Sherry is among the most versatile of cocktail ingredients. Central to many 19th-century classics, the fortified wine has a history of imparting salinity, sweetness and savory layers to cocktails. But while sherry is a beloved backbar staple, for home bartenders, its myriad uses tend to be more obscure.
“I think the majority of nonindustry folks are a bit scared of sherry, because all they know of it is [that it’s] sweet and dense,” said New York bartender Natasha Bermudez recently, regarding her use of the ingredient in modern contexts. In fact, while sherry can be richer, with dried fruit or caramel notes, it can also be bone-dry and bring minerality to the table. A wide range of sherries is available, and the style continues to evolve.
Chantal Tseng, bartender and ambassador for U.S. Sherry Week, insists that the ingredient can be easy to work with in any cocktail. To start, she suggests seeing how sherry can fit into your favorite classic recipe. “Lighter biologically aged sherries [such as manzanilla or fino] work alongside dry vermouths and lighter spirits like gin, vodka or blanco tequila, accenting savory and herbal elements accordingly,” she explains. On the other end of the spectrum, “amontillados and olorosos collaborate well with the sweeter or rouge vermouths and more aged spirits.” And Pedro Ximénez sherry, in place of simple syrup, is “a beautiful thing” to level up a Daiquiri, according to Tseng.
To further demystify the fortified wine, here is a guide to the most common styles of sherry, and how to use them in cocktails.
Fino sherry is unoxidized, delicate and dry, making it ideal for adding a touch of salinity to austere drinks, such as Martinis. The Tuxedo, for example, swaps fino in for dry vermouth, while the equal-parts Jungle Cocktail adds it to sweet vermouth and gin for a slightly savory spin on the Martinez. But outside of elegant coupe glasses, fino also makes its way into more crushable formats: In the Rebujito, an Andalusian highball, it combines with lemon-lime soda. In another easy-drinking cocktail, the Coco En Rama, fino’s minerality combines with the salty tang of coconut water, boosted with herbaceous tarragon-infused vermouth.
Manzanilla is similarly dry and differs from fino only in its place of origin; manzanilla comes from a cooler region, lending it more brightness. Given the sherry’s high acidity and salinity, its presence in cocktails has been likened to “bringing a pinch of salt to the table,” says Andrew Meltzer, a San Francisco bartender and fan of the style. Whether brightening up sherry classics, like turning the Bamboo into a highball, or giving a cocktail the 50/50 treatment, as in Bermudez’s lower-proof take on the Margarita, a dose of manzanilla is an easy shortcut to complexity. It can also stand in place of liqueurs, such as in our Apple Garibaldi, where it amplifies the tanginess of green apple juice.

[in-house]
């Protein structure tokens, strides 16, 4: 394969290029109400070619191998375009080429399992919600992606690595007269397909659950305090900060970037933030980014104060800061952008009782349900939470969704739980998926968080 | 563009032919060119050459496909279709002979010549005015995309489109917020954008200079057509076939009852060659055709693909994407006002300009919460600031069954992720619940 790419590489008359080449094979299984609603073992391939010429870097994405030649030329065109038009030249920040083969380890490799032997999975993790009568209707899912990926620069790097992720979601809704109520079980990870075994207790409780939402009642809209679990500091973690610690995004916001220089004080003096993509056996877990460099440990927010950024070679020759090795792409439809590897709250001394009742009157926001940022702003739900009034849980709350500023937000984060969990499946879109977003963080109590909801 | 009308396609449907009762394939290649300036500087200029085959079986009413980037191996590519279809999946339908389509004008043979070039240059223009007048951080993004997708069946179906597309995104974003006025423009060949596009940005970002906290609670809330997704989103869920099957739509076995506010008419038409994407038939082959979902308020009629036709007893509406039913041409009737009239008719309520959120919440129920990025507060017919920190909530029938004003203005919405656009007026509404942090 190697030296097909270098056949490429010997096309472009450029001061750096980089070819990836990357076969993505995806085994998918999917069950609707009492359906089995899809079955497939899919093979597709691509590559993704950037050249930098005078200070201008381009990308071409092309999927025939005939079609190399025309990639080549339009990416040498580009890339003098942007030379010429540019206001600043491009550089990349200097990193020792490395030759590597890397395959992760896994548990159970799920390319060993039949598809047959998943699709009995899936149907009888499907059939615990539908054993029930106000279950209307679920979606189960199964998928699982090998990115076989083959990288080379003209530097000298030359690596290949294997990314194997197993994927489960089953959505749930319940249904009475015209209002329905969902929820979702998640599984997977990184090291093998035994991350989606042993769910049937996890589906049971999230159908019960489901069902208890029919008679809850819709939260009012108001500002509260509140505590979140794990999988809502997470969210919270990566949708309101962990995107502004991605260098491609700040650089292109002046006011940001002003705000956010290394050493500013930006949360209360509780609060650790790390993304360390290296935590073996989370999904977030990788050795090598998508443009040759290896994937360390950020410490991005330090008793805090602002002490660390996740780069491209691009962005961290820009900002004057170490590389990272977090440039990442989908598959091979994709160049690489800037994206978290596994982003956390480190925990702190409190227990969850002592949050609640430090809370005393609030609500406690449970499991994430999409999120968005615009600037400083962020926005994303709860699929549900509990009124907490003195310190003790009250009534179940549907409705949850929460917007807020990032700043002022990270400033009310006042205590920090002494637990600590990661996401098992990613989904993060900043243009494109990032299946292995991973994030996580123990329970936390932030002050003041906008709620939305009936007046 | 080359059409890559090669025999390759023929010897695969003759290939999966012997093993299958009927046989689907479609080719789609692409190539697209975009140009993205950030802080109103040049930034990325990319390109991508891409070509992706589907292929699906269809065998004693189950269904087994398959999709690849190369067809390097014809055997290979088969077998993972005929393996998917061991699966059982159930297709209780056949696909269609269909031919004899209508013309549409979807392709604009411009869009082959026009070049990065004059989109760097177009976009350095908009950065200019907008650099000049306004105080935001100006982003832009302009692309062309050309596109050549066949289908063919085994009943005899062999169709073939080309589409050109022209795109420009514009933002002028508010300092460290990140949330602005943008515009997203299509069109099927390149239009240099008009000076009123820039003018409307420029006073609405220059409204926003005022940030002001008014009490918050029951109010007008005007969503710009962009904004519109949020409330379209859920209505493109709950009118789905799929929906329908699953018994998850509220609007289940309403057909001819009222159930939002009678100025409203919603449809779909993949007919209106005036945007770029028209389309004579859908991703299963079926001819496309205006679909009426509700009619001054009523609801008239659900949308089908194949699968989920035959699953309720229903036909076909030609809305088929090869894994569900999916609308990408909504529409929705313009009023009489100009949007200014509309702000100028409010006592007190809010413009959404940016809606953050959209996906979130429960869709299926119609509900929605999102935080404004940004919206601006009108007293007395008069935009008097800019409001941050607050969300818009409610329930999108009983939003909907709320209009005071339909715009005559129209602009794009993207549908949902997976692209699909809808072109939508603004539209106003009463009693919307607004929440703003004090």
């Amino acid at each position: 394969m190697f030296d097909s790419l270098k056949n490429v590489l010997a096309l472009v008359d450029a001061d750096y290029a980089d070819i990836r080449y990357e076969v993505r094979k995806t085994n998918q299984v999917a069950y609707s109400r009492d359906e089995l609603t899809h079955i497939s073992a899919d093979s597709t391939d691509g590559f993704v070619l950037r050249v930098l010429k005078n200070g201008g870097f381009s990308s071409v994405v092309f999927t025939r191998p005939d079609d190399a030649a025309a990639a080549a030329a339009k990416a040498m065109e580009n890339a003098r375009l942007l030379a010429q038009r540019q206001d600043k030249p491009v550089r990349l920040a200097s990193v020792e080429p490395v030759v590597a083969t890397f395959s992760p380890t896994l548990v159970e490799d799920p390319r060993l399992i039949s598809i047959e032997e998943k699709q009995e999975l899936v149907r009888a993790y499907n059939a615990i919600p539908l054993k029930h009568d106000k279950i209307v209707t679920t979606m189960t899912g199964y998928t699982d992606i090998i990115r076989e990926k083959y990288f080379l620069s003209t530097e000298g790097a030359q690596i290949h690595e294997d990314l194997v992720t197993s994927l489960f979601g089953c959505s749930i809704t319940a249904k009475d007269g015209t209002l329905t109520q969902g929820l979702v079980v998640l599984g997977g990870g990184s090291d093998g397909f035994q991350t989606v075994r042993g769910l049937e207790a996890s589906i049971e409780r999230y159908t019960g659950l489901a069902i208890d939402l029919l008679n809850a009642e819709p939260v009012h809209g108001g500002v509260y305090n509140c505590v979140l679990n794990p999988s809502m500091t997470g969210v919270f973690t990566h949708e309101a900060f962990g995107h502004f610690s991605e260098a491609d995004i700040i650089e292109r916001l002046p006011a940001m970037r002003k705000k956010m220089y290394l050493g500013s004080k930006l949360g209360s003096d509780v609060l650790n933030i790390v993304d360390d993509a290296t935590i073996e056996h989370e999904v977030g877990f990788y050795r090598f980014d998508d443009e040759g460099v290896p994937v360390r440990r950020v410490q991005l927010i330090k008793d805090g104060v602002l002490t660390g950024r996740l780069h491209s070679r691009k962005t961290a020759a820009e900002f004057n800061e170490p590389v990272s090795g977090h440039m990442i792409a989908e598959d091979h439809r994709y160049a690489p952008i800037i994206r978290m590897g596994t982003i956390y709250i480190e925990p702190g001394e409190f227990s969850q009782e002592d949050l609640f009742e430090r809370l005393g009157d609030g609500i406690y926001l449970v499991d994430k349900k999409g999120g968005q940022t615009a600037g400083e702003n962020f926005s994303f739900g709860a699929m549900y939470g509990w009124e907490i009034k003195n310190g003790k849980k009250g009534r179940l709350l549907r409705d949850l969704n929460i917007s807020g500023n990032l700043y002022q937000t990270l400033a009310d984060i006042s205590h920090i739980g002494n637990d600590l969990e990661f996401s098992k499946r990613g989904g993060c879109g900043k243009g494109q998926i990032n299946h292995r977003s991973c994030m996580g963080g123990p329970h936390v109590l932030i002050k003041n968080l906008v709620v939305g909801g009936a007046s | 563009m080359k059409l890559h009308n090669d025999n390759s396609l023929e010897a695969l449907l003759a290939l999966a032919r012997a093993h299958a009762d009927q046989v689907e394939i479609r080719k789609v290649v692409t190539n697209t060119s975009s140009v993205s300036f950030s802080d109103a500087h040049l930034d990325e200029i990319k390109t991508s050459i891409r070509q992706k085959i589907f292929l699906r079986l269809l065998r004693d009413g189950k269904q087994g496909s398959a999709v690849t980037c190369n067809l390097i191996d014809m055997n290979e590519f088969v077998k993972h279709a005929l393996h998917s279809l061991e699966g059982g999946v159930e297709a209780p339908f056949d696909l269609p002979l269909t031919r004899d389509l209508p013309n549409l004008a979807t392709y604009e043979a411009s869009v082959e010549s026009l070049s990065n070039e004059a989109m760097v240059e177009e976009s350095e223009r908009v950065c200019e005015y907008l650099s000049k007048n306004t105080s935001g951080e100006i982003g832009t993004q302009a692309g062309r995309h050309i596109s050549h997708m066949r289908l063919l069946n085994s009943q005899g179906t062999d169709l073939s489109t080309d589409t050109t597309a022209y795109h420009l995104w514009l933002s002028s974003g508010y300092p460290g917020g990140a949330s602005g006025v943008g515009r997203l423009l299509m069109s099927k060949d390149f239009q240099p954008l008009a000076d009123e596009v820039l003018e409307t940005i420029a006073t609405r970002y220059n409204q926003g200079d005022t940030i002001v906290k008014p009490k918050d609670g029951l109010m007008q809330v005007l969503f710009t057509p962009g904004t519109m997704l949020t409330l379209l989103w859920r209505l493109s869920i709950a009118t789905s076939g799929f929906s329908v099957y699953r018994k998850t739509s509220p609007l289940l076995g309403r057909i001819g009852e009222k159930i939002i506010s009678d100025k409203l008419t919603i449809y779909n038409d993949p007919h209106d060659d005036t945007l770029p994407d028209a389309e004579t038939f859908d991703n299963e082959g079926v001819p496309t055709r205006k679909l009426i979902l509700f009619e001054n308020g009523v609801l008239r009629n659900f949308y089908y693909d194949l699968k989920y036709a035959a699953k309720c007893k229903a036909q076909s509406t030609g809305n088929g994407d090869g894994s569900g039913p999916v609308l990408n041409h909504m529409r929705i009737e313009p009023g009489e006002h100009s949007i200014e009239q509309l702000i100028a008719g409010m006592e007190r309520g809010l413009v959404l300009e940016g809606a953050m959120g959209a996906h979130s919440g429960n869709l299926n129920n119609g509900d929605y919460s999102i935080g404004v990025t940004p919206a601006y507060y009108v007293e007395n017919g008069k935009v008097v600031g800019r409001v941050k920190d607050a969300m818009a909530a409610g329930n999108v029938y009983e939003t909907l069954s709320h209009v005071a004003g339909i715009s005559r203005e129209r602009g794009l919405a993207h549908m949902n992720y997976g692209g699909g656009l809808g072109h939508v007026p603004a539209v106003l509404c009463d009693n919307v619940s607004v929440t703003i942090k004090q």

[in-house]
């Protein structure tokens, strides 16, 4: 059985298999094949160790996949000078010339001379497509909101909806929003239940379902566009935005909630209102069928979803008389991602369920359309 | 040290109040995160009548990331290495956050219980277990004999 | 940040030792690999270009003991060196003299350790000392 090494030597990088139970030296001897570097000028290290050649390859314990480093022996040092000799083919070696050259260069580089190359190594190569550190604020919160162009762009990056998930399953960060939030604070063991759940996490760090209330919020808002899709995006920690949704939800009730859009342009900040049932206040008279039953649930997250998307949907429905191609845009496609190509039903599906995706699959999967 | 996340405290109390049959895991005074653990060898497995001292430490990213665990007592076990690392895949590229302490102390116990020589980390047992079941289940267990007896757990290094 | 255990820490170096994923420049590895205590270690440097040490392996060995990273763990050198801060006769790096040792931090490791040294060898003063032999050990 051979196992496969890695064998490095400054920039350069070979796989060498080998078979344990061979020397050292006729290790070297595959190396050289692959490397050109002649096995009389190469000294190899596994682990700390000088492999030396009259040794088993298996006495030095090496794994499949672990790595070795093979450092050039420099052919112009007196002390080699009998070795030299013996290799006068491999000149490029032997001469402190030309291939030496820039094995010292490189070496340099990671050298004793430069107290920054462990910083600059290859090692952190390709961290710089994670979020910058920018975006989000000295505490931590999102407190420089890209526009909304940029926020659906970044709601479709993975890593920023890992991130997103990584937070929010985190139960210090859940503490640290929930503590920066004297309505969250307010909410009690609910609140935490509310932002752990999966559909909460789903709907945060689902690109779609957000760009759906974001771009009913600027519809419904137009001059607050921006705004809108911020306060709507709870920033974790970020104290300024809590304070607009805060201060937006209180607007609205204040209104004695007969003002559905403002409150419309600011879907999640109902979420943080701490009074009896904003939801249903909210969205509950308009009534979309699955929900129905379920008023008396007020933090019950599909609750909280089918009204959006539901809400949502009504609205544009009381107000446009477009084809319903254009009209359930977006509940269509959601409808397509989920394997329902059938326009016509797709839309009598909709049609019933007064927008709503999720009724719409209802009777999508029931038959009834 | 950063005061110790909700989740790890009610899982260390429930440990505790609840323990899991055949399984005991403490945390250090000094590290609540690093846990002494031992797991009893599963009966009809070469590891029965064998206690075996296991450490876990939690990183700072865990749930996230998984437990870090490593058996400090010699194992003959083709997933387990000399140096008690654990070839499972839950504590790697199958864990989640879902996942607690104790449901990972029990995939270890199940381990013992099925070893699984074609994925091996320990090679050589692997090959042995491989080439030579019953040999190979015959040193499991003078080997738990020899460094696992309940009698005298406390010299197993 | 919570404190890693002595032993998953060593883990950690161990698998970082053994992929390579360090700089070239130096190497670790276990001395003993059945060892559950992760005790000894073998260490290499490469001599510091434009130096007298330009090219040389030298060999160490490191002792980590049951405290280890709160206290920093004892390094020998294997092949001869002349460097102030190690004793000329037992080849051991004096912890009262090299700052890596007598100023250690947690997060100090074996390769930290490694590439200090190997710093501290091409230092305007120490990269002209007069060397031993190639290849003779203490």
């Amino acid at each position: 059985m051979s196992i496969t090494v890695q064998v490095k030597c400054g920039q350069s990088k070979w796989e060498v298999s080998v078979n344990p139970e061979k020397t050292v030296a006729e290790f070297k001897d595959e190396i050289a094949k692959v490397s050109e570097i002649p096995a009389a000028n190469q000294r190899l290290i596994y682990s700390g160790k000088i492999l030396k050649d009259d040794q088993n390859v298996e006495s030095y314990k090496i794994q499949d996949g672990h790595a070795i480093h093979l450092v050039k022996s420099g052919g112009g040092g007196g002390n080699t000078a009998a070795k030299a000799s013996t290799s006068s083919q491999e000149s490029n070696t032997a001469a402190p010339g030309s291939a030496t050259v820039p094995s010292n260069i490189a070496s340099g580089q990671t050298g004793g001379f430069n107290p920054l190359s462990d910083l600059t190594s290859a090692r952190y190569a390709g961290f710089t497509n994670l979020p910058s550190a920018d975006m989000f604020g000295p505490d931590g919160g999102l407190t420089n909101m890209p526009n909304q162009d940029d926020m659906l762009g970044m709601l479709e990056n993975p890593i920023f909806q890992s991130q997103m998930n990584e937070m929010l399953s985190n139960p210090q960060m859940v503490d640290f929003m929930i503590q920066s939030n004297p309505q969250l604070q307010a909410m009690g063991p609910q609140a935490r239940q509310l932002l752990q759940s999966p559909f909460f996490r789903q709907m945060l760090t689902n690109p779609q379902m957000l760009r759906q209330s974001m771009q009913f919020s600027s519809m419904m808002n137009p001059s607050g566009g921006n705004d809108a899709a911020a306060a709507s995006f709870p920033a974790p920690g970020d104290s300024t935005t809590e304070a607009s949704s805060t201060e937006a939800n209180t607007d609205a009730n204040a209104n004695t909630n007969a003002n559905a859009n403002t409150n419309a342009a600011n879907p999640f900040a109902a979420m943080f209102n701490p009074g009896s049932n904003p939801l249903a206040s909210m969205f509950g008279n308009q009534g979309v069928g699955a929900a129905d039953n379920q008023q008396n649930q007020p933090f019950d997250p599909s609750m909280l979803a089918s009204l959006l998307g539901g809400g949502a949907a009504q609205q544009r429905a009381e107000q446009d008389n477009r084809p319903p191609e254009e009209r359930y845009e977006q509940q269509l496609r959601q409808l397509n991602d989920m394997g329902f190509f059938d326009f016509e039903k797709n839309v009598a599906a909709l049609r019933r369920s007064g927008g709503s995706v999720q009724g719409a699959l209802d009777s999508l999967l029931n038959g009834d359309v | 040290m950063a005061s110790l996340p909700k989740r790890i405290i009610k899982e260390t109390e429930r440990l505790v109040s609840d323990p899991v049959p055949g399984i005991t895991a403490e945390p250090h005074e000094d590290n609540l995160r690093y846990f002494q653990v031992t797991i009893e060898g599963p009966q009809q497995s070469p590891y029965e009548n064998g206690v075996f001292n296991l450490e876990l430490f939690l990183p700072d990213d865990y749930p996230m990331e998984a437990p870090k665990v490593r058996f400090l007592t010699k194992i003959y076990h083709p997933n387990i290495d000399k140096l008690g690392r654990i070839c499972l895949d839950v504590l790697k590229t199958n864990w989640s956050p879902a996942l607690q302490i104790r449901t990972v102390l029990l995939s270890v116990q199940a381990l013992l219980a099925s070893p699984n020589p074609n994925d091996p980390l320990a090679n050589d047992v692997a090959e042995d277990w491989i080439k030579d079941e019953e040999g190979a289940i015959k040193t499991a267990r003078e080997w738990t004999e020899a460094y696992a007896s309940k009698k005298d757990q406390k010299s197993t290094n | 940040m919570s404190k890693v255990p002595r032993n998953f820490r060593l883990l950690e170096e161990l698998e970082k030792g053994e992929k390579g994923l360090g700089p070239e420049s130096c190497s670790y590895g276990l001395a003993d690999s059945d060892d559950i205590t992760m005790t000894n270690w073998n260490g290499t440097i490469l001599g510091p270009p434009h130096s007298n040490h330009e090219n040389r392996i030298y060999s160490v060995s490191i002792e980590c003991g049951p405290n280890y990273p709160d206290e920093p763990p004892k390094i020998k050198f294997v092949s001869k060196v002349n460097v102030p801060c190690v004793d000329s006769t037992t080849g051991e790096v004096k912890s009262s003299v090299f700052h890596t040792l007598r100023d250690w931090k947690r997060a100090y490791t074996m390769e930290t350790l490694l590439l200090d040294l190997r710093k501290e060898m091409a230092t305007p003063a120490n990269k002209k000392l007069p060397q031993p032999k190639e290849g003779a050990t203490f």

Amontillado sherry is slightly deeper than fino and manzanilla, yet lighter than oloroso, with a spicier character. For Chip Tyndale’s take on the Bamboo, which splits the vermouth quotient between blanc and dry expressions, he found no need to split the sherry, as amontillado strikes the right balance of nuttiness and sweetness that works well against the fruit qualities of the vermouth. Amontillado also provides the base for Alex Anderson’s take on the Sherry Cobbler. Combined with rich Demerara syrup and citrus, the sherry brings a roundness and weight to the recipe, making it our favorite take of several cobblers we recently blind-tasted. Amontillado fits well into modern drinks, too, such as the Romance In Graceland, where its slightly nutty character plays up the flavor of peanut butter–washed Cognac.
Nutty oloroso sherry is fuller-bodied, and can stand in for brown spirits in lower-proof takes on classics. Because of its dessert-like quality, oloroso works particularly well in creamy cocktails, such as the Sherry Flip, or in nightcaps like the Sketches of Spain, a Spanish-inspired cocktail that offers a lower-proof last drink of the night. In brighter drinks, on the other hand, such as Matt Piacentini’s sherry-tinged take on the Daiquiri, oloroso adds depth to the recipe, which also sports a more concentrated 2:1 Demerara syrup to match.
Pedro Ximénez Sherry
Pedro Ximénez is made from raisined grapes using fractional blending, or the solera process, so each bottle represents a mixed vintage. PX sherry, as it’s known for short, is sticky-sweet, and rather than a base, works well in place of a sweetener. In the Pedro Suckerpunch, for example, it stands in for sugar syrup and is balanced with bright lemon juice and bitter espresso liqueur. With its raisiny flavor, PX sherry also feels right at home alongside the fruit flavors of a Pimm’s Cup, where its nutty character helps bring Maison Premiere’s take on the classic toward a winter palate. The fortified wine also lightens up the spirit-forward construction of the Felices Los 4, ensuring that the hard-hitting combination of bourbon, rum and peated Scotch stays “crushable and delicious.”